© J. Glenn Friesen 2003, 2004
Glossary of Terms
Our experience is "from, through and to" our Origin:
The Dutch version uses the phrase 'uit, door en tot':
Dooyeweerd cannot have failed to recognize the importance of these words. They were at the center of a controversy in the journal Opbouw concerning the theologian A.H. de Hartog. Both Dooyeweerd and Vollenhoven contributed articles to Opbouw. And Vollenhoven (under the pseudonym Th. Voorthuizen) was one of the editors of the journal. The theologian Ubbink attacked de Hartog in that journal, alleging that de Hartog's views were pantheistic. De Hartog strongly denied this charge of pantheism. He said that on Ubbink's reasoning, even Paul's reference in Acts to God "in whom we live and move and have our being" would be pantheistic. But de Hartog said that pantheism asserted an identity with God–the pantheist "vereen-zelv-igt" God and world. But he stressed that the theist distinguished world and God and yet knew them to be one.
One of the editors of Opbouw, Br. Elffers, wrote an article against Ubbink, and taking de Hartog's side ("Dr. Ubbink's Aanval Getoetst," Vol. 3, p. 1). Elffers says that Ubbink's attack was unreasonable and not well thought-out. Ubbink had raised the question whether the world is made out of God [uit God] or by God [door God]. Elffers says that both must be brought into a synthesis, that "uit, door en tot God all dingen zijn" [all things are from, out and to God]. Now Dooyeweerd uses this same phrase "uit, door en tot" in reference to God as Origin. From the very controversial articles, in Opbouw, he would have been aware that these were contentious words.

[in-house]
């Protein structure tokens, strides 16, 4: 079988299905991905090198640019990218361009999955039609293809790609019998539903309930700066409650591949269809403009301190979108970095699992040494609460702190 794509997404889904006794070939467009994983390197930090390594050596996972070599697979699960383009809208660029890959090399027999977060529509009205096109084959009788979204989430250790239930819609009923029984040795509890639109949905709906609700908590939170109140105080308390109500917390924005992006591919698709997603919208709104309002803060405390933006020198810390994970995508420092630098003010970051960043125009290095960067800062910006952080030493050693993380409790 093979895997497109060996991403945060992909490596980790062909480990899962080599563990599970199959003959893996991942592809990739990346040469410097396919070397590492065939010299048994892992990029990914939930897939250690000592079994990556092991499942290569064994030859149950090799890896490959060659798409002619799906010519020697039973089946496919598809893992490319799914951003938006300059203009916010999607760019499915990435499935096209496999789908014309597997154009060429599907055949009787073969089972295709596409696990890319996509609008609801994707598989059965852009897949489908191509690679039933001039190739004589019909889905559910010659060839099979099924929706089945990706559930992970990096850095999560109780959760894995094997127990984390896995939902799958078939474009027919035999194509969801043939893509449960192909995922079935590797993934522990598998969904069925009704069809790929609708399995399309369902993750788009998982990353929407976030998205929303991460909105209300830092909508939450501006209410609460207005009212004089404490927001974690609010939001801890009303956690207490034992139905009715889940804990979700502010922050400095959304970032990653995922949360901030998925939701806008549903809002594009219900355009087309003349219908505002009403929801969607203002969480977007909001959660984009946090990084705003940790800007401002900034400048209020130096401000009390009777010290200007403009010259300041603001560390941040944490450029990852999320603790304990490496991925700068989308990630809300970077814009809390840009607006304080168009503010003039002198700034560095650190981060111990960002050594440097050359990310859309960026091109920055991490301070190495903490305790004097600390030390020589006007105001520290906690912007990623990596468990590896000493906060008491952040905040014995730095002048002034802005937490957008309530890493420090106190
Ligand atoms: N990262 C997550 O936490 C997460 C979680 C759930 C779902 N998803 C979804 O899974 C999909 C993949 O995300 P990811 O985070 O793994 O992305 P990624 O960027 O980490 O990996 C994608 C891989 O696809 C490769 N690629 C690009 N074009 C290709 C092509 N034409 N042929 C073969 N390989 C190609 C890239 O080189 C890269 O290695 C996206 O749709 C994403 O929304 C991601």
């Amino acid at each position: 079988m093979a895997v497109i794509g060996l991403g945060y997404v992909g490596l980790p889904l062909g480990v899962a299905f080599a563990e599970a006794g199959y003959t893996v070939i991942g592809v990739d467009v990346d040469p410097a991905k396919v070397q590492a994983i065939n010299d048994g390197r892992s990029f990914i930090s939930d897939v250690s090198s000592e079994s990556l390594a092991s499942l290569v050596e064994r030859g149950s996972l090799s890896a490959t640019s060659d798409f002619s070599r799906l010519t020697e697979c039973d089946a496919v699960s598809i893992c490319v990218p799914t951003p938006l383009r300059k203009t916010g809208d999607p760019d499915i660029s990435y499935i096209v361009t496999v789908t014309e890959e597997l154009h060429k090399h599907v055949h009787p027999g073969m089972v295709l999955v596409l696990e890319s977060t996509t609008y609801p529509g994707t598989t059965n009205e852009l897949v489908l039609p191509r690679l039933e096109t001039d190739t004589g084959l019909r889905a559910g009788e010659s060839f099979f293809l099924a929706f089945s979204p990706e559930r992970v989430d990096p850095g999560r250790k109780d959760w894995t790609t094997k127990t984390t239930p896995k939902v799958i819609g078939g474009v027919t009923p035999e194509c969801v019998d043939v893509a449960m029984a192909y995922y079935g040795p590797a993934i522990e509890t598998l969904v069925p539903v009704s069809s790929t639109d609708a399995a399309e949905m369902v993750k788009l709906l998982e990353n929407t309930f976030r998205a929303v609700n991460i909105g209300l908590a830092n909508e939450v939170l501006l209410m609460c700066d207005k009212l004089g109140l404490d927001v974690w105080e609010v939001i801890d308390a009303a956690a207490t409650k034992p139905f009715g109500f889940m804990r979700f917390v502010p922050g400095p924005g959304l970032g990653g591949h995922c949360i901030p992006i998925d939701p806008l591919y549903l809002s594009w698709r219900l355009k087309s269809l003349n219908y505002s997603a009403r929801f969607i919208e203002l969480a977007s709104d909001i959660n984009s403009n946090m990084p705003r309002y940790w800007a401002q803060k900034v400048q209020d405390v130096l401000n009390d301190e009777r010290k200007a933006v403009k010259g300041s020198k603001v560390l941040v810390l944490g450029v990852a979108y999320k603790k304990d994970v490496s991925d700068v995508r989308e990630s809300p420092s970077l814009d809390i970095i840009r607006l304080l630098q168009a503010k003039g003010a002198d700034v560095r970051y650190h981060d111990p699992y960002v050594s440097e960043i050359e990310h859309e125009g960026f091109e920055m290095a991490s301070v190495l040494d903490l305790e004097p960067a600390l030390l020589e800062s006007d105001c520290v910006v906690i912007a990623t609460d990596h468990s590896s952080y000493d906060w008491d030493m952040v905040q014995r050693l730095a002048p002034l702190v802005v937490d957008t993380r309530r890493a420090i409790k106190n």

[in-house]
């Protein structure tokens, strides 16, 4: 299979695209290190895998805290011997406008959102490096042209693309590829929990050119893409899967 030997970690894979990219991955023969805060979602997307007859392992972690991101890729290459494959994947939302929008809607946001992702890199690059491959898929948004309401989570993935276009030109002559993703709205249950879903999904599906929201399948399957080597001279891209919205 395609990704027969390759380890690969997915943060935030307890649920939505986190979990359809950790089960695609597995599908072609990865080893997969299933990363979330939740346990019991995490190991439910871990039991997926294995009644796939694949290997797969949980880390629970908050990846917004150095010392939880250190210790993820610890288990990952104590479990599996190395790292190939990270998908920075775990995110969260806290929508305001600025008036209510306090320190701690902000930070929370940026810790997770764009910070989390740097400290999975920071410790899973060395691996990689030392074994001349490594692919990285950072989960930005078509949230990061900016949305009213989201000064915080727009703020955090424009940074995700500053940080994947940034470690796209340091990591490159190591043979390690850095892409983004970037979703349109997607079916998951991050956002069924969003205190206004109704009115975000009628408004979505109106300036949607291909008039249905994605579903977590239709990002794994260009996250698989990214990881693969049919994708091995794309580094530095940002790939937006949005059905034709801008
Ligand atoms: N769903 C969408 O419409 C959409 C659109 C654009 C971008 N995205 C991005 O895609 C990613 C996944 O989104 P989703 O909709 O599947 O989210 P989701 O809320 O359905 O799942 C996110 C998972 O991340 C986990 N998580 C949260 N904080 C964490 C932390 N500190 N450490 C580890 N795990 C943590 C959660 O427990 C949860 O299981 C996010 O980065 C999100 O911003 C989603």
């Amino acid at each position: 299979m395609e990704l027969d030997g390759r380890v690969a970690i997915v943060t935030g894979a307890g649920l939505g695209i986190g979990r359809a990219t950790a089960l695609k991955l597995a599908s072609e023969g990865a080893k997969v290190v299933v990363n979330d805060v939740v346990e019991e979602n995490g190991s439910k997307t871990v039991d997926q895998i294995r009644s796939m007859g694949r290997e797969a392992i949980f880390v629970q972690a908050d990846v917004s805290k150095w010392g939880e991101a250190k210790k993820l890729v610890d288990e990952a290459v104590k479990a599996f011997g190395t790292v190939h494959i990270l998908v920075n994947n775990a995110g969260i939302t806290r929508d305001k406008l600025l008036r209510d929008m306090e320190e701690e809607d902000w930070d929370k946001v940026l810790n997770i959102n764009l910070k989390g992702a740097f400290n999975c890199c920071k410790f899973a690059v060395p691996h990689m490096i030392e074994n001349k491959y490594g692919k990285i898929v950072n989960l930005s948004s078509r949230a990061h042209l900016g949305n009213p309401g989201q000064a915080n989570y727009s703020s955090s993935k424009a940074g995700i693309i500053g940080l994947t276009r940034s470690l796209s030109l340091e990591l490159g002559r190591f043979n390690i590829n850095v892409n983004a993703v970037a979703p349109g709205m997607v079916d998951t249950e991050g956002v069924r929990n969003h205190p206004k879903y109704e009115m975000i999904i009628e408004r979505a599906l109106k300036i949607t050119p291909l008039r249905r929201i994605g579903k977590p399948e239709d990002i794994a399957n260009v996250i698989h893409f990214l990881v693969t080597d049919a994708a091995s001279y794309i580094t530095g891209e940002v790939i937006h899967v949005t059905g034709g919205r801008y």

Another use of this idea appears at NC I, 102:
Romans 11:36 affirms this idea:
For Dooyeweerd, our experience is founded in apriori conditions that are set by the law given by God our Origin. The law maintains our experience in the continuity of cosmic time. And our theoretical experience refers in its anticipations to the fullness of meaning that points to the Origin.
Revised Dec. 27/04